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  1. Gordon Lightfoot - Gord's Gold

Tommy - The Who tied with Neil Young - Harvest

Beatles Greatest Hits Volume I

Beatles Greatest Hits Volume II

Blue Rodeo - Five Days in July

Edited by jbg
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Shouldn't The Archies and John Denver be in there somewhere?

It could be that the records that made my list stayed with me because they embodied my evolution from a happy-go-lucky kimlet into the bitter, rage-filled woman I've become.

-k

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It could be that the records that made my list stayed with me because they embodied my evolution from a happy-go-lucky kimlet into the bitter, rage-filled woman I've become.

-k

Shouldn't you be a big Adele and Sarah Slean fan, then? :ph34r:

The music of my youth was happy-go-lucky and mostly mindless - much like I was. The music I enjoy now tends to have a certain rhythm as well as introspective. Unfortunately, since most music created today has neither I am left with the greats like Springsteen, the Eagles, Paul Simon, Bob Seger and Neil Young.

Edited by Argus
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Top 5?

Hard to say, but in no special order. I'd have to really think about it as my fave album can come and go. Stuff I thought was good then, is terrible now. But these albums I have always been constantly listening to them since I discovered each one. My faves are different compared to what I would consider 'best' albums.

Tears for Fears - Elemental - lyrical content, great basslines and song concepts

Block Party - Silent Alarm - the drummer is the focal point here in my view

Senior Smoke - Electric Six - Serious musicians, not so serious content

The Pursuit of Happiness - Love Junk - can't describe the feeling of this one, but it's still fantastic after all these years.

Prince - 1999 - My kind of first taste of electronic music in the form of this CD. Very experimental with the tracks and sounds.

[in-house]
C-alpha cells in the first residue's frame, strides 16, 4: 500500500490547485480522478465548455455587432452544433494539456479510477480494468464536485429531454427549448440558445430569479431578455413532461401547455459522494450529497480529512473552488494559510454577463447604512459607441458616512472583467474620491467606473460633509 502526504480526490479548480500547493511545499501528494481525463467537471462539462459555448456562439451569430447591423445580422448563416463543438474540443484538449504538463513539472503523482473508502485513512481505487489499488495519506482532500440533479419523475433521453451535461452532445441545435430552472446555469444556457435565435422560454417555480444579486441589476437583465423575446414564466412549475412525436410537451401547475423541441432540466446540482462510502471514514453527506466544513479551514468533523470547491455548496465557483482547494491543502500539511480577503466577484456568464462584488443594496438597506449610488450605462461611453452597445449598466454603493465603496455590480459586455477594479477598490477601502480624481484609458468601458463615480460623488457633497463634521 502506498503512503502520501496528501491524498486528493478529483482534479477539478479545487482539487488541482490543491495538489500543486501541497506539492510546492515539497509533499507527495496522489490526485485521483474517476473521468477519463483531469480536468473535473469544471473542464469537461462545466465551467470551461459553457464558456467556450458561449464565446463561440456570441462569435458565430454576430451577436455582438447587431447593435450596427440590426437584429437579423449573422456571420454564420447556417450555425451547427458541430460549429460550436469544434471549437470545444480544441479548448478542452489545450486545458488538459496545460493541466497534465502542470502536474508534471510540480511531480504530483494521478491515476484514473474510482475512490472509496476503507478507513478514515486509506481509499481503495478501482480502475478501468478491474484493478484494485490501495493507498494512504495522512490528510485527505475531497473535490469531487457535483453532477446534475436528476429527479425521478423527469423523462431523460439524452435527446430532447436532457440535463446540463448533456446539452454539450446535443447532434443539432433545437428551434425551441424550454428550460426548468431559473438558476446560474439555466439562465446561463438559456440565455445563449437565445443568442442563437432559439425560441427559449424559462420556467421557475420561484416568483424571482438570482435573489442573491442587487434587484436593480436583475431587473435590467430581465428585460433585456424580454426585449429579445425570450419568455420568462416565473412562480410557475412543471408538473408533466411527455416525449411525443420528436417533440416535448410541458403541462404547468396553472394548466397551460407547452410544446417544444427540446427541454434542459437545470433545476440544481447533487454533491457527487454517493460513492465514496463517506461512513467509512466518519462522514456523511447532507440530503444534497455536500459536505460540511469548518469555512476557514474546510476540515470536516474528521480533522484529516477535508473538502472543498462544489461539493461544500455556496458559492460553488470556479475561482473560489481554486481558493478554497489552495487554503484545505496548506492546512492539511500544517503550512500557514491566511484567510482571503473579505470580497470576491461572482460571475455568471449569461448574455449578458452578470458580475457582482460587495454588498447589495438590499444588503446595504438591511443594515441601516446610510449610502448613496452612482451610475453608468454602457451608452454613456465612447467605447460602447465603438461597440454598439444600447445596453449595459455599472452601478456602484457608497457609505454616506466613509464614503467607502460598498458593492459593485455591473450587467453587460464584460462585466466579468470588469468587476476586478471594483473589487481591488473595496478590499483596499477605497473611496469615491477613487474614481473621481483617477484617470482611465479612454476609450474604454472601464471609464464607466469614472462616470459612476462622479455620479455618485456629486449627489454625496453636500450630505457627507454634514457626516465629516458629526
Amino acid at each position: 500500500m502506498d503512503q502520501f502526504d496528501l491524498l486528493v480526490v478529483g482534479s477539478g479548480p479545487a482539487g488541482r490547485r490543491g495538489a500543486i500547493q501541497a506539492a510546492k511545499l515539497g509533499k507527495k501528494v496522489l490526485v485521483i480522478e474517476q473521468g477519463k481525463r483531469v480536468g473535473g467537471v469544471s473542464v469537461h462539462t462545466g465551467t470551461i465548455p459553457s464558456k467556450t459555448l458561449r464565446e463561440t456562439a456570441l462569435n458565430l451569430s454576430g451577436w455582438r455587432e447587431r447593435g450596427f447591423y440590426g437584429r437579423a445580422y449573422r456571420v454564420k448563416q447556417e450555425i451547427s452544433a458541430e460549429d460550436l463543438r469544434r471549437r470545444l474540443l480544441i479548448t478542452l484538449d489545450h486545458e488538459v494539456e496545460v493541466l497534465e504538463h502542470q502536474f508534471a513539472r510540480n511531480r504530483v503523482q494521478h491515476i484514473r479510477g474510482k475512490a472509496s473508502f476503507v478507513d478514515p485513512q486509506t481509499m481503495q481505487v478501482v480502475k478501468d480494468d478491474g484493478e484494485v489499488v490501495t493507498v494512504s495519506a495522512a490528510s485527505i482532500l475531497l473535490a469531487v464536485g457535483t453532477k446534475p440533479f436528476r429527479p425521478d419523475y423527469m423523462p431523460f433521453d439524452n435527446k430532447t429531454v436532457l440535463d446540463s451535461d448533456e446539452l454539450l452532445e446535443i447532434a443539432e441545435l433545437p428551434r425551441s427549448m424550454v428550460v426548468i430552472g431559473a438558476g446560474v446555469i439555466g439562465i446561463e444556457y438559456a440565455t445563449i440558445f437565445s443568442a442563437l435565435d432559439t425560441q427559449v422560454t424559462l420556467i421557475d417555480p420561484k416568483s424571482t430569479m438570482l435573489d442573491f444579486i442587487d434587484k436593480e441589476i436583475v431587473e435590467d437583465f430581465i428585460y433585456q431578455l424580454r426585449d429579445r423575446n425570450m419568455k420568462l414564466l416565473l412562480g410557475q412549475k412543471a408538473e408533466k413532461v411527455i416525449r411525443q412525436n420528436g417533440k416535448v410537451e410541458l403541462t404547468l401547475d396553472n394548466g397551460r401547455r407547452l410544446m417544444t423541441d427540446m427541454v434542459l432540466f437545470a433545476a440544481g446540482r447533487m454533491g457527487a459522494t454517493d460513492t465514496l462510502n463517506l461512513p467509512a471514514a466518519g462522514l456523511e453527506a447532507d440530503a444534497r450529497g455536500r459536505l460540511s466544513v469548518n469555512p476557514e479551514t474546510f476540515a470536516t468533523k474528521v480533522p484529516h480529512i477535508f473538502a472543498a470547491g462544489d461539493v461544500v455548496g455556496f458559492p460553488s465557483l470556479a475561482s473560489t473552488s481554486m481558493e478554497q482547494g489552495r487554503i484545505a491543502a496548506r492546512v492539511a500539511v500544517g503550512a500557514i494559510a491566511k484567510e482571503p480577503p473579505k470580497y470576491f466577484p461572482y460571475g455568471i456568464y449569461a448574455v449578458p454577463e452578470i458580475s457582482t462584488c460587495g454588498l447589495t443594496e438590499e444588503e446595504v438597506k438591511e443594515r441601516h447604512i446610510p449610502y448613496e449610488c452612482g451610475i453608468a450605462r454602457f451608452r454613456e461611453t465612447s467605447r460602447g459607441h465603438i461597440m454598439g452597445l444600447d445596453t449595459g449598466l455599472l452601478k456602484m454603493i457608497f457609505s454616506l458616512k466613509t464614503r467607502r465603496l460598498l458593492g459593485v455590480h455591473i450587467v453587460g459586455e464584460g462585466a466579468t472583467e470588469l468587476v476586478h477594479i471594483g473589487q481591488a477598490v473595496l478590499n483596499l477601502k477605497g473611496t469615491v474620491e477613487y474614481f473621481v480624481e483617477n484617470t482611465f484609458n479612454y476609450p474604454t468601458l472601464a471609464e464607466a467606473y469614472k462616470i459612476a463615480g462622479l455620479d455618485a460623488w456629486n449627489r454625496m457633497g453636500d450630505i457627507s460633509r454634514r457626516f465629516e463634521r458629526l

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No particular order here and restricting this to records made in the last 25 years....

The Strokes: Is This It

Wilco: Being There

Belle and Sebastian: The Boy With the Arab Strap

Wu-Tang Clan: Enter the Wu-Tang Clan (36 Chambers)

The Hold Steady: Separation Sunday

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I agree with Zeppelin II and Sundown (would both make my top ten), but I'll add:

-Zeppelin IV

-Rolling Stones: Let it Bleed

-Waylon Jennings: Honky Tonk Heroes

-The Eagles: The Long Run

-Derek and the Dominos: Layla and other assorted love songs

These are all great picks... tough to refute a single one...

Arguing Zeppelin II vs. I vs. IV is tough as they could all take a place in the top 5 and not leave much room for anyone else!

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These are all great picks... tough to refute a single one...

Arguing Zeppelin II vs. I vs. IV is tough as they could all take a place in the top 5 and not leave much room for anyone else!

I agree, its hard to pick a Zeppelin album, I went with IV growing up because it was the most played (on radio and my house) at the time and I saw them live in '75 (touring for Physical Graffiti) in Vancouver, the songs from IV, in my opinion, were always of the utmost prominence live........with that, I listen to most today III, BBC sessions and In through the out door for whatever reason.

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I have to say it: the trilogy of garbage rock for me is Guns n Roses, Aerosmith and Bon Jovi. I understand them as the soundtrack of 14 year olds getting wasted, but the music? Bleh.

Aerosmith was great in the 70s......